Vegemite: What It Is, Ways To Eat It And Why It's So Good

You either love it, hate it or love to hate it.
Well that's just far too much for one slice.
Well that's just far too much for one slice.

However hard we try to explain, no one outside Australia understands our appreciation for this odd, thick, dark brown spread we lovingly put on toast with butter (the key is to use a scant scrape, people!).

But our use of Vegemite doesn't stop there: we use it in spaghetti, with avocado on toast, in cheese scrolls, for beef stews and soups, on grilled cheese and tomato toast (life-changing combo) and even in chocolate for Pete's sake.

The best way to describe good ol' Vegemite is salty and malty, which is what makes it so unique and tasty. Think about it: what makes avo toast delicious? A bit of salt. What brings out the flavour in chocolate? A pinch of salt. What makes you feel better when you're struck down with a stomach bug? Something salty.

Vegemite is a staple in most Australian households, a savoury superstar, if you will -- yet few of us actually know what the heck this stuff is.

Let's take a look at what Vegemite is made from, its history and nutritional profile.

It may not look pretty but it sure tastes good.
It may not look pretty but it sure tastes good.


Vegemite has a history spanning over 90 years. Back in 1922, cheese maker Fred Walker joined forces with a young chemist to produce a yeast-based savoury spread. Originally called 'Pure Vegetable Extract', after a nation-wide naming competition, Walker's daughter selected the winning name -- Vegemite.

Fast forward to today and Vegemite is 94 years old, and it's become one of the country's most 'Australian' foods. Over 22 million jars are sold and 6,800 tonnes are produced each year -- think of how much toast that would make!

What it's made from

According to the brand, the recipe of Vegemite is relatively unchanged. But what is it really made from, and why is it dark brown?

"The key to Vegemite's loved taste is brewer's yeast," Vegemite said.

This brewer's yeast extract is indeed a by-product of beer manufacture and, along with salt, malt extract from barley, vegetable extract and B vitamins, it's what gives Vegemite its unique flavour.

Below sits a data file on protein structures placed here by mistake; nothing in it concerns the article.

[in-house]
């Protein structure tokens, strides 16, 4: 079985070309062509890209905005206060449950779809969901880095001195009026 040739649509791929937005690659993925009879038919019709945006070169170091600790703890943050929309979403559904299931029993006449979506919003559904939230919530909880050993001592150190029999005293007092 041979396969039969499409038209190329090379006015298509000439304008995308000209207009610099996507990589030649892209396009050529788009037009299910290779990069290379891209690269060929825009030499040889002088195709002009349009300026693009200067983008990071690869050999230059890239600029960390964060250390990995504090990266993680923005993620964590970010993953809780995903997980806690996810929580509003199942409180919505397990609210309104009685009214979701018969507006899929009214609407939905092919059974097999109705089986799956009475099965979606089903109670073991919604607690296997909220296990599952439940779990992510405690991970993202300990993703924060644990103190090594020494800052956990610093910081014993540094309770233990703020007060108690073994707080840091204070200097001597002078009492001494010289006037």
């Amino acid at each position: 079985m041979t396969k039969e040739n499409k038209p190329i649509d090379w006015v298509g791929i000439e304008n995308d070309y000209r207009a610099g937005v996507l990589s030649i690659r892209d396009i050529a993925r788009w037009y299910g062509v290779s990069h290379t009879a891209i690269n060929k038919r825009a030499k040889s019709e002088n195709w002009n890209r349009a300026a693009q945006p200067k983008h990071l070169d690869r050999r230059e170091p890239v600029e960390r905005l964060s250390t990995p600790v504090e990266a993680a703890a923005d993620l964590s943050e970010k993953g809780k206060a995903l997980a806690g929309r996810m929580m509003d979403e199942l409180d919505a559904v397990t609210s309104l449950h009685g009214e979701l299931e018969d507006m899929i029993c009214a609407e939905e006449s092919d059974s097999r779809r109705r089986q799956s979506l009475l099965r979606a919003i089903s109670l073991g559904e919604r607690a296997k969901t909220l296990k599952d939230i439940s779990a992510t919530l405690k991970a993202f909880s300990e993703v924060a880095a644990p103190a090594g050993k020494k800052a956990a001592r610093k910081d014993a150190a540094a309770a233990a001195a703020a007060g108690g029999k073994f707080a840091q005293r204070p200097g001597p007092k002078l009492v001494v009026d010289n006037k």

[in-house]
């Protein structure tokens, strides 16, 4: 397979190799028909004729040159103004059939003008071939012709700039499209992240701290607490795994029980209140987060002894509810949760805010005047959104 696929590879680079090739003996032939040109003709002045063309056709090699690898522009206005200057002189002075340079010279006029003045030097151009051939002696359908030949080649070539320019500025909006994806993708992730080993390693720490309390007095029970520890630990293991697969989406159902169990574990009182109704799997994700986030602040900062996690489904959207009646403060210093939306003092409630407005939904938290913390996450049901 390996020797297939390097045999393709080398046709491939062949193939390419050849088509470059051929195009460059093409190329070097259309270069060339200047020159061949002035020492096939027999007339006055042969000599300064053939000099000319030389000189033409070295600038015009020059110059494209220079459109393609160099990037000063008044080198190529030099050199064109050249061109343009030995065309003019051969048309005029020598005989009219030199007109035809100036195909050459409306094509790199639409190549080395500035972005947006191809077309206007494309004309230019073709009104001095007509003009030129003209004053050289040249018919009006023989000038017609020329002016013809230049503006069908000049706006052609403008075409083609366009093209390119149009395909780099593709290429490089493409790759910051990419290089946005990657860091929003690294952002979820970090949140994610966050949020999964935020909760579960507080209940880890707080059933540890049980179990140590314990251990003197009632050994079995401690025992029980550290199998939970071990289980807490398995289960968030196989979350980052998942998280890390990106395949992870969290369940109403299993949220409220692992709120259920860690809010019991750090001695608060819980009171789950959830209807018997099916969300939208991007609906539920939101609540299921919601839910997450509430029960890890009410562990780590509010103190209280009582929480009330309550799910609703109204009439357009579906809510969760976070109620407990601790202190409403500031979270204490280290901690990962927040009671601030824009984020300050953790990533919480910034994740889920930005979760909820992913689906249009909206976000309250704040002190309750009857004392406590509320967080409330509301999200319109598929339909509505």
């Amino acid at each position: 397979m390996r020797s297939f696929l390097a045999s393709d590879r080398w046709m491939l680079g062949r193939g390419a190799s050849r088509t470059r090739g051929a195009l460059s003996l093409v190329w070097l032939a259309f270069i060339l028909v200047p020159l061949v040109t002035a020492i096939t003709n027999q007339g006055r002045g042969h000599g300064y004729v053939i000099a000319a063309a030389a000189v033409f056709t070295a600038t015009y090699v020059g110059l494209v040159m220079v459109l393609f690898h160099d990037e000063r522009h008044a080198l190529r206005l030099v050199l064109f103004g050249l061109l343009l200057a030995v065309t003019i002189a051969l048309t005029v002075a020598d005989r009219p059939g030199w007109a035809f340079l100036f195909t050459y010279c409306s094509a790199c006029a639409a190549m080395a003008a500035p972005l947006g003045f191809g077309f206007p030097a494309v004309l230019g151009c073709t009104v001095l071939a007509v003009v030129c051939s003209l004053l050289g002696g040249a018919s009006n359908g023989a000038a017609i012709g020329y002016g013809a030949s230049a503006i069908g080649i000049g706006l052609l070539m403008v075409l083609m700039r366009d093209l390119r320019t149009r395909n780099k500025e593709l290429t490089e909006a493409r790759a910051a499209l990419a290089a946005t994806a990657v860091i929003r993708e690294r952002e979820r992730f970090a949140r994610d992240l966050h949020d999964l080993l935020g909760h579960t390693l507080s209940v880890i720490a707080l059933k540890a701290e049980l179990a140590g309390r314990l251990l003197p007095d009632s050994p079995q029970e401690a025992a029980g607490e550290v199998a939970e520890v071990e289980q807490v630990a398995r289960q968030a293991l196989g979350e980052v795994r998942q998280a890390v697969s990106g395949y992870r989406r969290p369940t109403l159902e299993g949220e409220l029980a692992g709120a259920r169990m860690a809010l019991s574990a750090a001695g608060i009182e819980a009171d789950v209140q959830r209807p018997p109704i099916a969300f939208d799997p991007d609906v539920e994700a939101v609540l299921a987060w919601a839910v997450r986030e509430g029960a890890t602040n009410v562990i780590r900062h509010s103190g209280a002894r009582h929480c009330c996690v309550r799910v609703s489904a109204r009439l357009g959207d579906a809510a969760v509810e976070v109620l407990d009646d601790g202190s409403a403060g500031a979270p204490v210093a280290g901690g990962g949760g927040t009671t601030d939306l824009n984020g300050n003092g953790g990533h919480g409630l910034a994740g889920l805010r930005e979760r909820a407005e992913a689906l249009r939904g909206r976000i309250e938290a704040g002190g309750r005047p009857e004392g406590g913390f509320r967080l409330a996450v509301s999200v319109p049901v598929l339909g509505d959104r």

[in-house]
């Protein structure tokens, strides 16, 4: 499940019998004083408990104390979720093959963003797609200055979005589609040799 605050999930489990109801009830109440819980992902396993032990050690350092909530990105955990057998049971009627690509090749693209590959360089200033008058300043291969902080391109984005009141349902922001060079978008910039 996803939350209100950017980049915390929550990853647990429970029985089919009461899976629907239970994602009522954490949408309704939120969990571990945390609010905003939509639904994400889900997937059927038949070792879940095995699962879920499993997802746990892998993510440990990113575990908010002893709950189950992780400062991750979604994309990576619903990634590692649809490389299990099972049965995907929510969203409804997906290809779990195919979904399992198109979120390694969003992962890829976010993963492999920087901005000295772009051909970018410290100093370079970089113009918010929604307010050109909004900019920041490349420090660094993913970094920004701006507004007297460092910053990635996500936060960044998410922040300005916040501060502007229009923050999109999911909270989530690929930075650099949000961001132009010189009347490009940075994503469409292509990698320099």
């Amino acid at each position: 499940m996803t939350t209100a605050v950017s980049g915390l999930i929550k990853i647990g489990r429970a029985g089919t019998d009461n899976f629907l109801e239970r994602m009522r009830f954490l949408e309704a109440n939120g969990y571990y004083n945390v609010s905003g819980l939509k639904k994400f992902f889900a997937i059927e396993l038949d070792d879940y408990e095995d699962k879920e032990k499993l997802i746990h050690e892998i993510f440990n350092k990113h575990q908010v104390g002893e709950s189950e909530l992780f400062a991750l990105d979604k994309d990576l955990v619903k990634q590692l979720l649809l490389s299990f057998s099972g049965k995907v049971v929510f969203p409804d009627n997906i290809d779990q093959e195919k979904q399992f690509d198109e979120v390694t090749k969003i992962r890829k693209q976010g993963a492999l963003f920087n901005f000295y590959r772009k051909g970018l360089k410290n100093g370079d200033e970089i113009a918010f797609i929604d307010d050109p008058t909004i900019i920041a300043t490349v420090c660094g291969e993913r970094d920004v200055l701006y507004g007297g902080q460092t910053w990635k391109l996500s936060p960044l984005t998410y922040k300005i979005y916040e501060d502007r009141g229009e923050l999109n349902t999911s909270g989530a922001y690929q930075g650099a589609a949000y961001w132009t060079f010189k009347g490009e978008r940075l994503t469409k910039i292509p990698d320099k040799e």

@vegemite and cheese scrolls fresh out of the oven.

A photo posted by tinmanstreats (@tinmanstreats) on

A photo posted by Vegemite (@vegemite) on


As accredited practising dietitian Kate Gudorf explained, the yeast extract -- as well as the added malt extract and natural colour from caramel -- is what makes Vegemite dark brown.

"Yeast extract is naturally brown and a natural colour 150d, which is dark brown, is also added," Gudorf told The Huffington Post Australia.

Nutritional benefits

According to Gudorf, Australia's popular breakfast spread is also pretty nutritious.

"Vegemite is an excellent source of B vitamins. In fact, one teaspoon provides half an adult's daily requirements for folate and thiamine," she said.

"The spread is low in energy, with one teaspoon providing less than 50 kilojoules and containing 1.5 grams of protein, no fat and no added sugar."

A photo posted by Vegemite (@vegemite) on

A photo posted by Vegemite (@vegemite) on

Vegemite is high in salt however, so it's best not to go eat it by the spoonful (not that that would be particularly delicious, anyway).

"Vegemite does contain added salt with 207mg per teaspoon, so for those with, or at risk of, heart disease this may be an important consideration," Gudorf told HuffPost Australia.

"Many people only use a small scrape of the spread, so its high salt content is unlikely to be a problem."

A photo posted by Hal Kuang (@halkuang) on

THIS. This is how you eat Vegemite.

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